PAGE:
Arun Jain, the ex-chairman of Polaris Software – where I was the Group CFO at a certain point in my career – was arrested in Indonesia in 2002, during a meeting to resolve what appeared to be a business misunderstanding.
He was a well-respected entrepreneur in the fledgling IT sector of the time and the enormity of the event sent shockwaves through the Indian industry. It also exposed the weakness in the contracting abilities of young IT companies and the twin questions of credit and fraud/corruption risk within the larger country risk basket.
Having worked in Jakarta on the board of a major US MNC in the mid-nineties, I was fully aware of the perils of "managing the environment," in the context of strict US laws and the realities on the ground in Indonesia. However, I had the luxury of asserting, rather proudly, to my multi-national colleagues on the board, that "such things do not happen in India".
The reference was to corporate leaders being arrested on trumped up charges by the police, conveniently crossing the line between civil and criminal cases in genuine business disputes and personal use of the state enforcement bodies to settle arguments – in a blatant violation of the law.
Regrettably, it now seems as though unscrupulous people in India are using such tactics, with alarming regularity, to settle business disputes of various hues. Without having the benefit of knowing either party in the Stayzilla row, and thus having the benefit of objectivity, Yogendra Vasupal’s desperation in his blog for justice reflects a depressing state of governance even in India’s most progressive cities of Bengaluru and Chennai.
Stayzilla Saga Raises Some Serious Questions
However, what constitutes prima facie evidence remains purely a matter of opinion of the investigating officer. How he decides when the fine line between genuine business failure and fraud is crossed is a moot point and an Achilles heel in our criminal justice system. Basic legal factors, like the lifting of the corporate veil, and arresting the founder of the company for dues of the corporate entity, were not even in the vicinity of consideration.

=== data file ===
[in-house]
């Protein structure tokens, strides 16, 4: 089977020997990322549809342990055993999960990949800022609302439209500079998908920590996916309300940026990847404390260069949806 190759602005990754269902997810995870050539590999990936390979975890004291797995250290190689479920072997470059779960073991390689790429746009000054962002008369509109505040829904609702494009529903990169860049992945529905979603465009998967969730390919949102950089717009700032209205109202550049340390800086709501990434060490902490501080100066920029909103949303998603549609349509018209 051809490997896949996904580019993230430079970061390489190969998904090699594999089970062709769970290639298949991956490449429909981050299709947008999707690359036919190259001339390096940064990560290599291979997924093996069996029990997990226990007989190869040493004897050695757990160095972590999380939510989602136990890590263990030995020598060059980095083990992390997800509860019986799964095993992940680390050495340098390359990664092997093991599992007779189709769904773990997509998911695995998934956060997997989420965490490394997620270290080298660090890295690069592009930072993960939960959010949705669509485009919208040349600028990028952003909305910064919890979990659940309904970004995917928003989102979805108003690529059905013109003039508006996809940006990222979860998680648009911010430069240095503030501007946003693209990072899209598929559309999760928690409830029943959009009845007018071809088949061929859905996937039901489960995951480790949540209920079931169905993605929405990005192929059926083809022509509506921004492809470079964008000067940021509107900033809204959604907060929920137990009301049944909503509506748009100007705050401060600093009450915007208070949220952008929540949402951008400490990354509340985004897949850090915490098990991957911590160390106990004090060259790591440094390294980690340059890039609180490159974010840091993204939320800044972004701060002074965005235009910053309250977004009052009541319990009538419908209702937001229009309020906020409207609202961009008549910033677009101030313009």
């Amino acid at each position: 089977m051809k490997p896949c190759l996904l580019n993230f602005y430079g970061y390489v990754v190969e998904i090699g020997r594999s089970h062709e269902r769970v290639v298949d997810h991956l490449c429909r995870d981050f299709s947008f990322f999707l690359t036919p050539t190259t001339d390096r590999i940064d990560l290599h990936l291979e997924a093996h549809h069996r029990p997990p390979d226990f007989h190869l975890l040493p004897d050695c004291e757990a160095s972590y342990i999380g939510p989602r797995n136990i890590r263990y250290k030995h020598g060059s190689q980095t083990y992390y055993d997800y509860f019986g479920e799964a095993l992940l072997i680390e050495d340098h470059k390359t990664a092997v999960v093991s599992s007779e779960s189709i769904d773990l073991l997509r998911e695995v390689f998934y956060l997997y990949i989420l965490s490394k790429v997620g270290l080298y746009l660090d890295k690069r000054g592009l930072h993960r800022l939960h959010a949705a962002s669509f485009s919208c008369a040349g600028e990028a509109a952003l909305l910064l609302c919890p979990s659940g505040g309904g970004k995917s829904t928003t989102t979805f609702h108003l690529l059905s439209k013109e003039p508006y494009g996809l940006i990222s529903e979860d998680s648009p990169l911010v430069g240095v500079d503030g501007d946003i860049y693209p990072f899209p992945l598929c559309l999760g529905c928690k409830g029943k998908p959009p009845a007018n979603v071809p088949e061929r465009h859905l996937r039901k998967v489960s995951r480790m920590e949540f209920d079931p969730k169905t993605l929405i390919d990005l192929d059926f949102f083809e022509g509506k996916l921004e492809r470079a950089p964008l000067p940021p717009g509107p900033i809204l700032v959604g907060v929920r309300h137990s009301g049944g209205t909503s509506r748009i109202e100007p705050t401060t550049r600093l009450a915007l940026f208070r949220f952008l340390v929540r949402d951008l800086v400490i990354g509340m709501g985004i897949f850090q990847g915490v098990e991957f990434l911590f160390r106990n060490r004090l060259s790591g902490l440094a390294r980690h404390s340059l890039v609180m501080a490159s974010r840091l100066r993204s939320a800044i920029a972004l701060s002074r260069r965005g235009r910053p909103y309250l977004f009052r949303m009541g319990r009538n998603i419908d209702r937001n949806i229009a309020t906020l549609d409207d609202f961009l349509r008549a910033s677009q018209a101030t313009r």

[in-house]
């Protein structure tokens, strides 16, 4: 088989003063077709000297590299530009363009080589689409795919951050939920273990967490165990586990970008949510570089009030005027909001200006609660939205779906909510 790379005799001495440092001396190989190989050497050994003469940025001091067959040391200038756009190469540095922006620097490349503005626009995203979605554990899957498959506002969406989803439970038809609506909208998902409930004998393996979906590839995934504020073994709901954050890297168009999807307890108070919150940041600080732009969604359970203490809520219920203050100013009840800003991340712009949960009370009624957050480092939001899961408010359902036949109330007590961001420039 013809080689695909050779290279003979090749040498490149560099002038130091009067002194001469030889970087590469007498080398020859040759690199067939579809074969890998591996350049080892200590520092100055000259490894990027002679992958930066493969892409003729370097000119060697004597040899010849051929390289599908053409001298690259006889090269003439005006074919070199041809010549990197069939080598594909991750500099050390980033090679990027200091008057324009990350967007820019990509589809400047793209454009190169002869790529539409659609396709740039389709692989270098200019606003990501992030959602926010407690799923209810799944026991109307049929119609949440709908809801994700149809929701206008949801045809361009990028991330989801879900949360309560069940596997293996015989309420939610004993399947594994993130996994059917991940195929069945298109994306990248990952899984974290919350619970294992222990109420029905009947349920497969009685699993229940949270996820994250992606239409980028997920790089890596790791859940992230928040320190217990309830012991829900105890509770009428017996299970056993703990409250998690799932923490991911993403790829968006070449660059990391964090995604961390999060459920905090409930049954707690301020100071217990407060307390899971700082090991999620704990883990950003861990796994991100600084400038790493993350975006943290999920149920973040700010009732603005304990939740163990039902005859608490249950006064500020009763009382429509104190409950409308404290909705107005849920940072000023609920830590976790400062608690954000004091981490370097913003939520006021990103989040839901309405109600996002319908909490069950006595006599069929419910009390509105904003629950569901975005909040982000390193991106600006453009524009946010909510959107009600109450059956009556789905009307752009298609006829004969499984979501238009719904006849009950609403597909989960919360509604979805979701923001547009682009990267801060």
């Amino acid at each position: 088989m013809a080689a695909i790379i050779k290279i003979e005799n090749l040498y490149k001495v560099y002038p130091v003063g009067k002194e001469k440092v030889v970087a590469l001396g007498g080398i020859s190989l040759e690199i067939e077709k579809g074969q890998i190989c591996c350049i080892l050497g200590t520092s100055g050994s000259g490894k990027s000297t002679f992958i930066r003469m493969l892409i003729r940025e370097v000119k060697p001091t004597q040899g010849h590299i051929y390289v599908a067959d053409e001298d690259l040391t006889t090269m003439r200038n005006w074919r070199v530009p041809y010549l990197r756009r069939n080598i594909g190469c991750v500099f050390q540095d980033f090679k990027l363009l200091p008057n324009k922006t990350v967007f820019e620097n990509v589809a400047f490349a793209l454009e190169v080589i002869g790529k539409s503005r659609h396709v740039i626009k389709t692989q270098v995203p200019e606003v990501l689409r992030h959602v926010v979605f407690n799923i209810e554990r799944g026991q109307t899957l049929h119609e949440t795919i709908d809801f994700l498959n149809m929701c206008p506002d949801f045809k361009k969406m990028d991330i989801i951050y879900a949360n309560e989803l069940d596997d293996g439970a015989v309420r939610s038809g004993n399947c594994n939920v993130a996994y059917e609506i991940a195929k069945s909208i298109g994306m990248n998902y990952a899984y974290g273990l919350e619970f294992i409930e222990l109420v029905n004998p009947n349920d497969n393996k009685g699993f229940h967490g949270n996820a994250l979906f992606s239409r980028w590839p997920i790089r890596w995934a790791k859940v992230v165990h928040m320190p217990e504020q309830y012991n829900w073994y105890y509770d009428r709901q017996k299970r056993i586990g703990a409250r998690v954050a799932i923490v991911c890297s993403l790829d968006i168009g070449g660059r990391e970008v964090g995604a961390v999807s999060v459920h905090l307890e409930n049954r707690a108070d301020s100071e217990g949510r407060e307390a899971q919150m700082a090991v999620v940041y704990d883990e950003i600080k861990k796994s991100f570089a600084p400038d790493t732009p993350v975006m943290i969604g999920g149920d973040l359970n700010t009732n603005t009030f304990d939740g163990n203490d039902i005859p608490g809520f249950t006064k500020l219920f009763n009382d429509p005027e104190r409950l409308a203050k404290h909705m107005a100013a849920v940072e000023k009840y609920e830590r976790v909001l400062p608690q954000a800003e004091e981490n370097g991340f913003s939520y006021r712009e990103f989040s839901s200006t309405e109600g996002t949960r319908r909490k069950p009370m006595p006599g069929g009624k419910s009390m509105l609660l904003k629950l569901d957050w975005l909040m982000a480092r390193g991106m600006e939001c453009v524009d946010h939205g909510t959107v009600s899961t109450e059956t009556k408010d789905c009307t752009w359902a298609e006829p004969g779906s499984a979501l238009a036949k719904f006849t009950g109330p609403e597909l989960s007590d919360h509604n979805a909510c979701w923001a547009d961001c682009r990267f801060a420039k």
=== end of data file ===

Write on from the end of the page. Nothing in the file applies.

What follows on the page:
A mere complaint without substantive, legally tenable proof, would seem enough to arrest any individual for allegations of fraud or any perceived threat. The alacrity with which Yogendra Vasupal was then remanded to judicial custody after the magistrate heard the case late at night, and whisked away to an unknown destination thereafter, reflects a treatment generally reserved only for terrorists or hardened criminals.
I must clarify though that advertising agencies like Jigsaw operate on the economics of trust – as applicable to any agent – and the business model is essentially one of a pass-through of the client’s payments to the media house after deduction of the agreed margins, which are miniscule.
Hence, when a client like Stayzilla defaults, the advertising agency is taken to the cleaners. As an advisor to some start-ups, this is why I insist, with the benefit of experience, on tempering the exuberance by necessarily building credit risk management processes into any such extended credit arrangements, accompanied by tightly written contracts.
But, given the agency business model, it is perhaps grossly unethical for any client to withhold the entire payment due to poor services as the “services” component constitutes only the small agency media commission of between 2 percent and 4 percent.
Legislative, Administrative Changes the Need of the Hour
I am sure Vasupal will finally be released when the courts intervene, or if he succumbs to the pressure of the situation created to extract his compliance. But the larger issue is of the personal accountability of the concerned enforcement officers. Can a case of criminal intimidation be brought on them? Perhaps not.
And therein lies the bane in our existing system, due to which India in 2017 is progressing the Indonesian way of the mid-nineties with respect to this fundamental aspect of governance. If not addressed urgently, this exploitation of the systemic loophole may well become the norm. PM Modi is the most decisive leader we have ever had and his ever political goodwill is enormous.
He has shown determination and speed in dismantling many entrenched structures in the interest of the common man. I hope it would not be outside the realms of the possibility to expect, in the interest of the mute ordinary citizen, some legislative and administrative changes in breaking this stranglehold which some errant officials exercise over our basic freedom and constitutional rights.
In the interest of the nation, that would be the best outcome to emanate from this chilling episode.
(Prabal Basu Roy is a Sloan Fellow from the London Business School and a Chartered Accountant. The writer presently manages a PE fund and has formerly been a Director and Group CFO in various companies. The views expressed above are the author’s own. The Quint neither endorses nor is responsible for the same.)